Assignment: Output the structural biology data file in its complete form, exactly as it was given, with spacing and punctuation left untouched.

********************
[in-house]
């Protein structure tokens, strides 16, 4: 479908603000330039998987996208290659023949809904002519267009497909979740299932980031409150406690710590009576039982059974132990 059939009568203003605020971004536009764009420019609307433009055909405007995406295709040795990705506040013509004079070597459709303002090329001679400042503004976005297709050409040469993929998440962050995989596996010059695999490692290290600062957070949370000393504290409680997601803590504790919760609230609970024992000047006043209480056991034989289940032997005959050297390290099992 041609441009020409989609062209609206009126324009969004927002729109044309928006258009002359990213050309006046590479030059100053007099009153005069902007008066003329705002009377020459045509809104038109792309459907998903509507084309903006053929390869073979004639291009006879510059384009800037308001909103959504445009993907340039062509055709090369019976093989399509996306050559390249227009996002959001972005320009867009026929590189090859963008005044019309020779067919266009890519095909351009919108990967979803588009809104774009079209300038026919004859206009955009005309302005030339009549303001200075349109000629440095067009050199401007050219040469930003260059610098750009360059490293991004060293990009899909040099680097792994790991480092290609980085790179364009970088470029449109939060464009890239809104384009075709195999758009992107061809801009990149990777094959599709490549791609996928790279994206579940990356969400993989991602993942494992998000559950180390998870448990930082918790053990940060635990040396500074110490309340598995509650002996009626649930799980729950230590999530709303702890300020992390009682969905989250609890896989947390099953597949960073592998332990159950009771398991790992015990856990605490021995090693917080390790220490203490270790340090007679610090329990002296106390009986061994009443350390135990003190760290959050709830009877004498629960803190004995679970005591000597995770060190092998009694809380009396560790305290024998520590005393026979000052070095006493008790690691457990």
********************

[in-house]
């Protein structure tokens, strides 16, 4: 479908603000330039998987996208290659023949809904002519267009497909979740299932980031409150406690710590009576039982059974132990 059939009568203003605020971004536009764009420019609307433009055909405007995406295709040795990705506040013509004079070597459709303002090329001679400042503004976005297709050409040469993929998440962050995989596996010059695999490692290290600062957070949370000393504290409680997601803590504790919760609230609970024992000047006043209480056991034989289940032997005959050297390290099992 041609441009020409989609062209609206009126324009969004927002729109044309928006258009002359990213050309006046590479030059100053007099009153005069902007008066003329705002009377020459045509809104038109792309459907998903509507084309903006053929390869073979004639291009006879510059384009800037308001909103959504445009993907340039062509055709090369019976093989399509996306050559390249227009996002959001972005320009867009026929590189090859963008005044019309020779067919266009890519095909351009919108990967979803588009809104774009079209300038026919004859206009955009005309302005030339009549303001200075349109000629440095067009050199401007050219040469930003260059610098750009360059490293991004060293990009899909040099680097792994790991480092290609980085790179364009970088470029449109939060464009890239809104384009075709195999758009992107061809801009990149990777094959599709490549791609996928790279994206579940990356969400993989991602993942494992998000559950180390998870448990930082918790053990940060635990040396500074110490309340598995509650002996009626649930799980729950230590999530709303702890300020992390009682969905989250609890896989947390099953597949960073592998332990159950009771398991790992015990856990605490021995090693917080390790220490203490270790340090007679610090329990002296106390009986061994009443350390135990003190760290959050709830009877004498629960803190004995679970005591000597995770060190092998009694809380009396560790305290024998520590005393026979000052070095006493008790690691457990």